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Observing the 30th anniversary of the Americans with Disabilities Act

The demonstrations that have gripped the country over the summer are reminders of other protests that preceded them, many of which have led to transformative change. Although small in size and barely recognized by the media at the time it occurred, one of the more effective such protests took place in March 1990 and became known as the “Capitol Crawl.” Some 1,000 activists had gone to Washington, DC, to urge the passing of legislation that would address discrimination against persons with disabilities. But it was the 60 or so protestors who, after climbing out of their wheelchairs and tossing aside their crutches, began the arduous process of crawling up the 83 steps of the U.S. Capitol, that captured the attention of Congress.

Four months later, on July 26, President George H.W. Bush signed into law the Americans with Disabilities Act, now marking its 30th anniversary. It banned discrimination against persons with disabilities and required reasonable accommodations in public buildings, on transportation, in employment, and in other areas of public life. Speaking at the White House that day, President Bush proclaimed, “Together, we must remove the physical barriers we have created and the social barriers that we have accepted. For ours will never be a truly prosperous nation until all within it prosper.”

 “The Americans with Disabilities Act presents us all with an historic opportunity,” said President Bush’s official statement commemorating the passage and signing of the Act. “It signals the end to the unjustified segregation and exclusion of persons with disabilities from the mainstream of American life. As the Declaration of Independence has been a beacon for people all over the world seeking freedom, it is my hope that the Americans with Disabilities Act will likewise come to be a model for the choices and opportunities of future generations around the world.”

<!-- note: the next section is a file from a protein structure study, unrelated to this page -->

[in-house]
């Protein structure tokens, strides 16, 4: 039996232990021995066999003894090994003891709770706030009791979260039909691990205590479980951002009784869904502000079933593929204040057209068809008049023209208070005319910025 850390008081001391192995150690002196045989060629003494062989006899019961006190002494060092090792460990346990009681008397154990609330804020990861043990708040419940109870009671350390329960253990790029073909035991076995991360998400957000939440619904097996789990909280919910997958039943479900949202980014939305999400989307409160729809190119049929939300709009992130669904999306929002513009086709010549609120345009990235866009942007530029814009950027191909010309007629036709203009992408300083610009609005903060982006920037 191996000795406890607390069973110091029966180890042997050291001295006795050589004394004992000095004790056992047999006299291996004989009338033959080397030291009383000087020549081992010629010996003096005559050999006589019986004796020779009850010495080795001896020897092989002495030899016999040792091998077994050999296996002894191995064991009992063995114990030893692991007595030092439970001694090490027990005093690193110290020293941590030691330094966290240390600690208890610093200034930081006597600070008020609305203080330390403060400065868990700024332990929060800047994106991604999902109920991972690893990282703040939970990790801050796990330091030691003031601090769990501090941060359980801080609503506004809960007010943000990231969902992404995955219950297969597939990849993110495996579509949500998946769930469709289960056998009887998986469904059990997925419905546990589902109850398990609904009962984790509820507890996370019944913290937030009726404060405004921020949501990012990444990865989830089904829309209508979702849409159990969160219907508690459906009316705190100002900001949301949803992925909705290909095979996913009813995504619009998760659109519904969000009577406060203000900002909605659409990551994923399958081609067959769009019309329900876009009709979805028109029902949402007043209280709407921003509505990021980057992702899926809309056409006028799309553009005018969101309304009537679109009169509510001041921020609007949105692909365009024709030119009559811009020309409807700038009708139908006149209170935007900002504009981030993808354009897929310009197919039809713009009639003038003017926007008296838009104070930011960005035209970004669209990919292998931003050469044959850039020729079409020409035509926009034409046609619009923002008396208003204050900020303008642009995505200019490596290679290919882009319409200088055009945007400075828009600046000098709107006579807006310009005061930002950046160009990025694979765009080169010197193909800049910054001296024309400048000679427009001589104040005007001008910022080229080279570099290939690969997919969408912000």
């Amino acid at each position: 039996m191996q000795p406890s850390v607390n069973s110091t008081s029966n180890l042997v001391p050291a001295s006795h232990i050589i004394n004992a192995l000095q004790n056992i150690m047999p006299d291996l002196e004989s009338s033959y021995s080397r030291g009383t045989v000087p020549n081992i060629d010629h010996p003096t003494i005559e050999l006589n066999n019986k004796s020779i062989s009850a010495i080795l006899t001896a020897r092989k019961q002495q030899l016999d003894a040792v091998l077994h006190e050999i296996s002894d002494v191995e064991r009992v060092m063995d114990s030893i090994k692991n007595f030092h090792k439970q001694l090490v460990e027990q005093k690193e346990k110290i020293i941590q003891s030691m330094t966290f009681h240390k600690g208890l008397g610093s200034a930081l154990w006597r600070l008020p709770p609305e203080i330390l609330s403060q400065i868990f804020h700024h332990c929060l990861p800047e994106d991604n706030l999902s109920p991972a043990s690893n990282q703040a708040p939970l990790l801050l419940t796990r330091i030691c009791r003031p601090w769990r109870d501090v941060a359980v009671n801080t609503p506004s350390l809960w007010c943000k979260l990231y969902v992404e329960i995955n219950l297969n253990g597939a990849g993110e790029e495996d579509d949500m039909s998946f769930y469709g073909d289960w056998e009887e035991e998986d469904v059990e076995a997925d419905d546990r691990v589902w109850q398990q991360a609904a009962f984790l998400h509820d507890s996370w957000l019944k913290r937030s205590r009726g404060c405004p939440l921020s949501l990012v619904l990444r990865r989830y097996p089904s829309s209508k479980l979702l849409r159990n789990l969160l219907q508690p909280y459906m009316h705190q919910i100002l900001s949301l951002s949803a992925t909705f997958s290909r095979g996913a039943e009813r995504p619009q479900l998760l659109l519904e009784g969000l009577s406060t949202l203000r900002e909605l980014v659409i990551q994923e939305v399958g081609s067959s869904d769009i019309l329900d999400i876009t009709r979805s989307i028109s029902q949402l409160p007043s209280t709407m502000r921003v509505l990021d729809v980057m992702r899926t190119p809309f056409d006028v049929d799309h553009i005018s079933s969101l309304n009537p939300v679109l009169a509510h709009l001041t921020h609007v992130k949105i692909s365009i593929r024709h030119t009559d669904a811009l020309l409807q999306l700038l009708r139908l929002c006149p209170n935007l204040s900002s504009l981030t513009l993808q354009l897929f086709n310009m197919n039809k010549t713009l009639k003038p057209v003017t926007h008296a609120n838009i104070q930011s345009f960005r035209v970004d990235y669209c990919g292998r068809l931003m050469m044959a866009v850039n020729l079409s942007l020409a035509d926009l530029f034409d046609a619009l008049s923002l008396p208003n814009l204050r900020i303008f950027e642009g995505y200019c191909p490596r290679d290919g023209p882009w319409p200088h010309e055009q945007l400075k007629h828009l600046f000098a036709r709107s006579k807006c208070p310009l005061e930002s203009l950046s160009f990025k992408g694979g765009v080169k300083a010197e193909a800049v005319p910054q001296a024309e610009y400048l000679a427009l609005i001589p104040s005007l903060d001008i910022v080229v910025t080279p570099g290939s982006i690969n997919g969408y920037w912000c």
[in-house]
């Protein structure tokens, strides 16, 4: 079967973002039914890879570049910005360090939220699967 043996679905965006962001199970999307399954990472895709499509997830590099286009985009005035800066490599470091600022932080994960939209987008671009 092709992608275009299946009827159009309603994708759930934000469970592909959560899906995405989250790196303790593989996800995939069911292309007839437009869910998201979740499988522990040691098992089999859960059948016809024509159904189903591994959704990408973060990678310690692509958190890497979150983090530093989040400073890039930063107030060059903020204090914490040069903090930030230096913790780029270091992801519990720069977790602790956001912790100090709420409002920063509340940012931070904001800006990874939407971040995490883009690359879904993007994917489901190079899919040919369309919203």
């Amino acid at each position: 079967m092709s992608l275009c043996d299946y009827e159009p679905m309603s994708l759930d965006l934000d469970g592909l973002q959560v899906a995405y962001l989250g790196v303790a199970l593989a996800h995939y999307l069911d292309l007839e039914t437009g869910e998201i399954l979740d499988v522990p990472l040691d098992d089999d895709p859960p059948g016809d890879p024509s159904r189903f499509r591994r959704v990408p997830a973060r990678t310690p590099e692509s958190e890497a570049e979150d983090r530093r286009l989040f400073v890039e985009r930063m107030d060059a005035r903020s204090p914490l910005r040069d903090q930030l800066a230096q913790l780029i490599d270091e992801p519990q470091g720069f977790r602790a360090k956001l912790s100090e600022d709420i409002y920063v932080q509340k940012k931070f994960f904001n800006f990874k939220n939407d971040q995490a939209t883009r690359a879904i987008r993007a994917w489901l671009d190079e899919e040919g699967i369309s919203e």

Today the impact of the ADA is visible throughout the built environment, in ways that many take for granted: in the cutouts at street corners, elevators with Braille buttons, ramps at building entrances, closed captioning on videos, and grab bars in bathrooms, to name only a few. For those who are physically disabled, these accommodations make them more mobile, although barriers remain for them as well as for those who have cognitive or other impairments that impede their ability to navigate their way through daily life. Indeed, “disability” under the ADA is defined broadly, with respect to an individual, as “a physical or mental impairment that substantially limits one or more major life activities of such individual; a record of such an impairment; or being regarded as having such an impairment.” The ADA went beyond those who are born with disability by providing protection for those who may experience temporary disability, as many people do. This intentionally far-reaching definition was aimed at fulfilling what the ADA called the nation’s proper goal of assuring “equality of opportunity, full participation, independent living, and economic self-sufficiency for such individuals.”

An estimated 61 million adults in the United States – one in four adults – live with a disability, according to the CDC, making them one of the largest minority groups in the country. “If the ADA means anything, it means that people with disabilities will no longer be out of sight and out of mind,” said Arlene Mayerson with the Disability Rights Education and Defense Fund, writing in 1992. “The ADA is based on a basic presumption that people with disabilities want to work and are capable of working, want to be members of their communities and are capable of being members of their communities, and that exclusion and segregation cannot be tolerated. Accommodating a person with a disability is no longer a matter of charity but instead a basic issue of civil rights.”

IREM has consistently spoken to and supported this “basic presumption” on which the ADA rests. This can be seen on page 45 of IREM’s Statement of Policy on legislative issues, which “heartily endorses an end to discrimination against individuals with disabilities.” It can found in the IREM Code of Professional Ethics article on equal opportunity, to which all IREM members subscribe.

And it is embedded in IREM’s recently released commitment to diversity, equity, and inclusion that says clearly: “We recognize that strength comes from diversity. We value differences and provide an equal opportunity environment for members, vendors, and staff. We welcome individuals of all races, ages, genders, gender identities, sexual orientations, creeds, national origins, and individuals with disabilities, and we take great pride in how our members, chapters, and staff uplift their communities through diversity initiatives. We stand with our members, partners, employees, and communities as we all work to understand and overcome injustices.”


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